Storm Alert System

I was laying in bed having one of those rare deep sleeps when I heard a loud commotion downstairs with Taz barking like mad. Rather than wake Brent, who is a very sound sleeper, I raced down the stairs and searched for Taz. Without turning on the lights I scanned the kitchen and realized Taz was outside barking as thunder boomed and the door shook  in its hinges.

Was someone trying to break into my house? I crouched down to the small dog door and stuck my hand through, felt soft fur and quickly withdrew my hand in surprise. I hesitated only a moment, thinking of an intruder, but knew I had to save my puppy! I was pumped as I grabbed the handle and wrenched the door open to meet whoever was smashing into it on the other side.

As the door flew open there was a loud crack of thunder and I was knocked backwards by one hundred and fifty pounds of fuzzy white dog, who was tightly followed by eight pounds of Super Taz furry.

The Gus

Apparently Gus does not like thunderstorms and was kind enough to let me know there was one on the way. Taz was not too fond of having her sleep interrupted and kept a close eye on her giant brother while I glanced out the window to see a flash of lightening.

My “Storm Alert System” ¬†turned out to be very handy as the horses were having a night out in the paddock. I glanced out the window and saw another flash of lighting, so I grabbed my raincoat and shoes and started running into the horse paddock screaming “ponies!” I always call them ponies.

Ponies!. I came across a very startled Splash who was enjoying the round bale and not the least put out by the lightly falling rain or light show. Silly me, why would a blind horse be the least bit bothered by a bit of lightening?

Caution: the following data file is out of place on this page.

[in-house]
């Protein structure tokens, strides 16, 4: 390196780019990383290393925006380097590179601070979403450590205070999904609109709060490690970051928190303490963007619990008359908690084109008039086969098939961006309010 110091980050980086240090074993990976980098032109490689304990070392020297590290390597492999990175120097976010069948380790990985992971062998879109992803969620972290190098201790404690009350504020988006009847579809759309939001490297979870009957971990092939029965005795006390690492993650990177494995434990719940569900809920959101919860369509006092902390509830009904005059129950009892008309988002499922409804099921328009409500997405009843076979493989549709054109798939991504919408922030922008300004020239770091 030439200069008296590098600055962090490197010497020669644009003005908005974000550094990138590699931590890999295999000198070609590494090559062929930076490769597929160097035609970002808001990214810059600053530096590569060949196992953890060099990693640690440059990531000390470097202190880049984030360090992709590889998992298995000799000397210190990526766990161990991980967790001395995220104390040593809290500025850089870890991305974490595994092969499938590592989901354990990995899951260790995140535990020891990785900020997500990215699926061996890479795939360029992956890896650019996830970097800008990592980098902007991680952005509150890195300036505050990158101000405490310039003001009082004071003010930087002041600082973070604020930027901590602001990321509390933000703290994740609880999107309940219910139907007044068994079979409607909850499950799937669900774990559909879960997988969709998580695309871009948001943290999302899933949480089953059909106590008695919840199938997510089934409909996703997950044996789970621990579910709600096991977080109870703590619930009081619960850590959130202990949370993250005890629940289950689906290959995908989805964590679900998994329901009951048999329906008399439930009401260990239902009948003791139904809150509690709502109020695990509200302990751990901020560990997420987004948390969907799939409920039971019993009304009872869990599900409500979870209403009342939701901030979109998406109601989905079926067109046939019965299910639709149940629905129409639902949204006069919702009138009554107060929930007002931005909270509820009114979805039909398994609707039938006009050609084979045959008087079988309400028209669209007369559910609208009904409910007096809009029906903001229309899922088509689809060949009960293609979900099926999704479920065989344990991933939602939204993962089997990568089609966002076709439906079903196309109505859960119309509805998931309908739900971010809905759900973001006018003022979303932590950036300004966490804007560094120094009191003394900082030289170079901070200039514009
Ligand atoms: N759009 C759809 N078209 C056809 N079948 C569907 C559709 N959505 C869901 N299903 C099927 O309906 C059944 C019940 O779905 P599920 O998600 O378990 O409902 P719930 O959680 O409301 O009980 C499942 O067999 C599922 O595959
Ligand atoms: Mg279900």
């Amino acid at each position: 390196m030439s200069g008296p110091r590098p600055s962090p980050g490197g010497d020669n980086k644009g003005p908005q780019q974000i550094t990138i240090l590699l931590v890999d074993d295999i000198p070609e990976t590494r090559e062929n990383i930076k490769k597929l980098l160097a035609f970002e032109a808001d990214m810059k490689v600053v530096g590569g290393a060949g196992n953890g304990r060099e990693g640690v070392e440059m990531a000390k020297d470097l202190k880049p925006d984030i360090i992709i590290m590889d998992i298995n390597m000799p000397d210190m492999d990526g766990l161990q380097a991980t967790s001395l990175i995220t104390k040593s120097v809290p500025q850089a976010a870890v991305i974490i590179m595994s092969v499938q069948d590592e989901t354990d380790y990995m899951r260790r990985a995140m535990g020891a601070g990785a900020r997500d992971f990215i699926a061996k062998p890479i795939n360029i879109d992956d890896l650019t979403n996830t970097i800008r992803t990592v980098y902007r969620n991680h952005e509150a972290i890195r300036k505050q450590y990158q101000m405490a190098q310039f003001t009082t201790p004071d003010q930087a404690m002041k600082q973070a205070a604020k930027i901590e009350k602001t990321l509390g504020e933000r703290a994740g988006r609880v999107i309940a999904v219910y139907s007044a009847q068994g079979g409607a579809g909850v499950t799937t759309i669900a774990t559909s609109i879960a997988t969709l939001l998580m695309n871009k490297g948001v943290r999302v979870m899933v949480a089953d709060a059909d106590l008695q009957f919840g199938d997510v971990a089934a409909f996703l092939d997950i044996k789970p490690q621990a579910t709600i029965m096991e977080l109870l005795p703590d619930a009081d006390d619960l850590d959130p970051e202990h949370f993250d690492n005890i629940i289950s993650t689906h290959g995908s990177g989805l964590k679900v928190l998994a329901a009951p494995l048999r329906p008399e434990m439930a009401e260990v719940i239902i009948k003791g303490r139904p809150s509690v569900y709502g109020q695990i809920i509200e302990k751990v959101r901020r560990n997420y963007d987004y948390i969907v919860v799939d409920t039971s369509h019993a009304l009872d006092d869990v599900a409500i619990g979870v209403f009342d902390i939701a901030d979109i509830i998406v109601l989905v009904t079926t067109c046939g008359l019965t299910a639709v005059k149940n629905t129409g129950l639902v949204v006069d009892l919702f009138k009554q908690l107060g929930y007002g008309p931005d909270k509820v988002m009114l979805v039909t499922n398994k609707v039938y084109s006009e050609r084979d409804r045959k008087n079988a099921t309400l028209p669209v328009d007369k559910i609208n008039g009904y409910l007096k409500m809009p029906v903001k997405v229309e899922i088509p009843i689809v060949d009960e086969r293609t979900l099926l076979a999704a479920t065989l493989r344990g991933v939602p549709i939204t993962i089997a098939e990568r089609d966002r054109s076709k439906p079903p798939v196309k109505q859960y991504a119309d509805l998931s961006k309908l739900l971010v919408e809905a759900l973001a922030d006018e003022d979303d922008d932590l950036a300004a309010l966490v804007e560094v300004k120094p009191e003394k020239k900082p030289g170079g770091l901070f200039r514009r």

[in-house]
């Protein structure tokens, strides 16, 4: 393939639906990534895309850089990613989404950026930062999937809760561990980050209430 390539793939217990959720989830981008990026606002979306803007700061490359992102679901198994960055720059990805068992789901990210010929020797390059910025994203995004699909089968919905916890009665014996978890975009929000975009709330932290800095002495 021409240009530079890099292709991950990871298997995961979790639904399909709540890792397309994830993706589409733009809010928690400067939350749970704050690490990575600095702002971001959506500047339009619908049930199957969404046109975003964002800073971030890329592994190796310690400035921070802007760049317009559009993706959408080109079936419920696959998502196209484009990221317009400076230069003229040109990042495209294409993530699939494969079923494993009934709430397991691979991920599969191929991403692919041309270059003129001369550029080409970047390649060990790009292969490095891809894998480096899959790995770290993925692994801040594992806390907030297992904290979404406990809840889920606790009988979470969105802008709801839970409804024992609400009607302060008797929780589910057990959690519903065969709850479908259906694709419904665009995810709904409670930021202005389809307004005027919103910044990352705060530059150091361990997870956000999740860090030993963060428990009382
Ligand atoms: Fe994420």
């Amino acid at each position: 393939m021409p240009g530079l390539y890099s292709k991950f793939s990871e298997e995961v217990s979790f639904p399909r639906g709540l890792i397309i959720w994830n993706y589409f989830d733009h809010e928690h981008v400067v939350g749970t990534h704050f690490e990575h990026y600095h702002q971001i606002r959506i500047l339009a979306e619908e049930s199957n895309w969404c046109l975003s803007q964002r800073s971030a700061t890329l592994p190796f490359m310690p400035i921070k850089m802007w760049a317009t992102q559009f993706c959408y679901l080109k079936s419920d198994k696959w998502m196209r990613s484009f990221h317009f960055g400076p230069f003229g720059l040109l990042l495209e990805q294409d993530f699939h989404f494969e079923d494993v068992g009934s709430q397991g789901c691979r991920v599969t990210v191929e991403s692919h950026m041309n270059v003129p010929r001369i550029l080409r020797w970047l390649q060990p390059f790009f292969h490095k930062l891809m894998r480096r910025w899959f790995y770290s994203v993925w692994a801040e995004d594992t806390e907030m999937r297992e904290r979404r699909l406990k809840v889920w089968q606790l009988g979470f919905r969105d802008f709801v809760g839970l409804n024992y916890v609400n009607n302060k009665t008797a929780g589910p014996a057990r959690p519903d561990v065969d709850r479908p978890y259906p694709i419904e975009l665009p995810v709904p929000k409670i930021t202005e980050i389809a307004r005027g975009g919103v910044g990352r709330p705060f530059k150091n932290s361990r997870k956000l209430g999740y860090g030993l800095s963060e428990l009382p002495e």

I found Turtle and Autumn hiding in the leanto out of the rain. I dragged them both towards the gate and they picked up their ambling pace when the thunder boomed and the rain got heavier. I managed to get all three horses in the barn before the deluge started.

I was standing in the barn panting when I made a startling realization: no pants. In my rush I managed to remember my coat and shoes, but no pants. Thankfully is was before 5 am.

Standing outside in the barn enjoying the storm I had a funny childhood memory: My father was a volunteer firefighter and we lived half a block from the hall. When the fire alarm would sound (the fire hall had an outside alarm that would sound when there was a fire) my father would startle awake from his nap on the couch where he was most comfortable with his pants on the floor, and race down the block with my mother hot on his trail yelling “Frank! Your pants!”

Damp and sweaty I giggled as I watched the storm roll in and thought having animals is really worthwhile.

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